What We Are
by Silverio Perez
Translated from the Spanish by Jessica Powell
Human beings forget that to be human is to be, and that in the collective, we are. Our consumer-oriented society has made it so that we identify with what we have and not with what we are. And so, in order to have, we do things at a frenetic pace that dehumanizes us and prevents us from enjoying the marvel that is life.
Maria has forced us to pause, and if that weren’t enough, she has taken away many of the things we had that mistakenly constituted who we were. I have observed that the way the poorest people, those who have the least, reacted to their loses differs from the reaction of those who have the most. You can feel the anguish of those who, when the generator runs out of diesel in the middle of the night, find themselves forced to sleep the rest of the night without air conditioning. Or those who miss excessively the internet connection that would allow them to post, as though it were actually important, the latest joke or the photo of the meal they are enjoying in a good restaurant.
Things are neither good nor bad. They simply are. The important thing is that they don’t prevent us from being what we truly are. Maria is giving us the opportunity the alter the equation: I do>I have>I am --or, I work hard in order to buy a house in a luxury housing development and then I will be successful and happy—to I am>I do>I have – or, because I am, I do things to benefit the person I am in order to have the things that, in my truest self, I want to have.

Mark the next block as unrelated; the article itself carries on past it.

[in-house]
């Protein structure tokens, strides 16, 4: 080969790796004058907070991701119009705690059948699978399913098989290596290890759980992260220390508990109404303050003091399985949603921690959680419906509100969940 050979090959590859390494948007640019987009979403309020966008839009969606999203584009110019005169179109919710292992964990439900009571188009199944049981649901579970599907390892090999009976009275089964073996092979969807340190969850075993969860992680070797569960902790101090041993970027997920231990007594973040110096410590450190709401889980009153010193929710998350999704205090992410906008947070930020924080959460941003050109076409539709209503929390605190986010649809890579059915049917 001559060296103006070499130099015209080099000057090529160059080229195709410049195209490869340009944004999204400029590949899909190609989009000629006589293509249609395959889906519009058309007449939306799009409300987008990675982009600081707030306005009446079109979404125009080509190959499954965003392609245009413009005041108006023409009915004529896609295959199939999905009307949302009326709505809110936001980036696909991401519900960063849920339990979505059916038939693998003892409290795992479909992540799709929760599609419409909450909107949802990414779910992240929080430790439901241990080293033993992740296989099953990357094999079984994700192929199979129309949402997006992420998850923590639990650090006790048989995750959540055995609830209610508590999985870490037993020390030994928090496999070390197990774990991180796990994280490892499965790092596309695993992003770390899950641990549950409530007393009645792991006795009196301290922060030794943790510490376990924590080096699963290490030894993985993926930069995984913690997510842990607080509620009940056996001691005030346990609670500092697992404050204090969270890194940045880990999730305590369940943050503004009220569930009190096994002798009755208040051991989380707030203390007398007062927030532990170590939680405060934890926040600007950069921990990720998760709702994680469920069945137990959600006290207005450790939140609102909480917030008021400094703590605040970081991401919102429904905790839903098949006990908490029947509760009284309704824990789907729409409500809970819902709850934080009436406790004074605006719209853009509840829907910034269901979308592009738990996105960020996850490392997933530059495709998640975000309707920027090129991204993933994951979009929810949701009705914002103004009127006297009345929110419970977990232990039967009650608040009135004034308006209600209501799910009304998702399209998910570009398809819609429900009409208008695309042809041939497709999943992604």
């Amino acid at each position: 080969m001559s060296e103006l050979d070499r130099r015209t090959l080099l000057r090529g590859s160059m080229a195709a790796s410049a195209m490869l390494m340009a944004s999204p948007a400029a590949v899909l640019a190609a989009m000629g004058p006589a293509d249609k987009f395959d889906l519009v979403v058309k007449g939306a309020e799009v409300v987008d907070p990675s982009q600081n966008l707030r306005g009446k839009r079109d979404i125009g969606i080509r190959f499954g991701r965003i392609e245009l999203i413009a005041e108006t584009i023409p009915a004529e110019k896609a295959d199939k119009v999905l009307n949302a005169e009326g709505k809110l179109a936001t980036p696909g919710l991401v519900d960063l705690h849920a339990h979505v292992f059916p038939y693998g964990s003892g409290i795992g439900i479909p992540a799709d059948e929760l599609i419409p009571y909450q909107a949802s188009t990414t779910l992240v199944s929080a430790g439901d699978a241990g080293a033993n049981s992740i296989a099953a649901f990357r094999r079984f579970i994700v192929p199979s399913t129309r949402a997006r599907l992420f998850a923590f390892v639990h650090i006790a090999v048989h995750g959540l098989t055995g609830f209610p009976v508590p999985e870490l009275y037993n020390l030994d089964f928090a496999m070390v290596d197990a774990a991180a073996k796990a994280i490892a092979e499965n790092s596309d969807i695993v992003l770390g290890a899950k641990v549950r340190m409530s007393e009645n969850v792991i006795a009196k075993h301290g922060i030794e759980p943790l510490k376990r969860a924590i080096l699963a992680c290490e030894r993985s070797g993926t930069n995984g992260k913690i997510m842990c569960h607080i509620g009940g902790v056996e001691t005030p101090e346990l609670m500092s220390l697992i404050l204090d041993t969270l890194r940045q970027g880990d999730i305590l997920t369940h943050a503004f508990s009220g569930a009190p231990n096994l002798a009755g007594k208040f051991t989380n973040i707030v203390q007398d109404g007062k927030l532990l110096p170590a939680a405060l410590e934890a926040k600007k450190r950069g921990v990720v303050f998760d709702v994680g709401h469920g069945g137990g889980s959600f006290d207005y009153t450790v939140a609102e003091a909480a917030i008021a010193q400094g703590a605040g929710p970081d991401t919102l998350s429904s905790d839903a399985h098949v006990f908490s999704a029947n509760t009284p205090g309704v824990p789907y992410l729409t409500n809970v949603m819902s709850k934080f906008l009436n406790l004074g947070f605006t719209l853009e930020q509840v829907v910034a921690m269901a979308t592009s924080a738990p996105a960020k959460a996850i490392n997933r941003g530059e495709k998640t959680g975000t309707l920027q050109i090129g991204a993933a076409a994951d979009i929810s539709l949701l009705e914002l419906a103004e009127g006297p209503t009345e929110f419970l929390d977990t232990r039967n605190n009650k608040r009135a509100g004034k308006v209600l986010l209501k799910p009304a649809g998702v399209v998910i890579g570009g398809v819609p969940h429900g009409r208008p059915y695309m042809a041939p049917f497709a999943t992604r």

Although the hurricane hit our country’s poor the hardest in terms of losses, I see that, in them, their sense of self, what it means to be, remains strong, in some cases even unscathed, while those people accustomed to having a great deal seem depressed and diminished in their beings, defined by what they have and not by who they are.
If anything has grown stronger in this post-Maria crisis, it is the Puerto Rican sense of self. The characteristics that have defined us as a people -- generosity, solidarity, resilience, humor, being good neighbors – and which many thought had been shipwrecked in the sea of modernity, floated to the surface and are even manifest in the Puerto Rican flag that has been raised over so many homes and vehicles.
Let’s take advantage of the great opportunity that the post-Maria crisis has afforded us in order to strengthen what it means to be us. I am, and I do in order to have will come once we have learned this important lesson. I’m working on it. And it isn’t easy.
This is the first of a series of 24 chronicles that will be published weekly in English and Spanish, as a part of www.24weeks.us.
Read here Report on Puerto Rico's Food Post-Hurricane Maria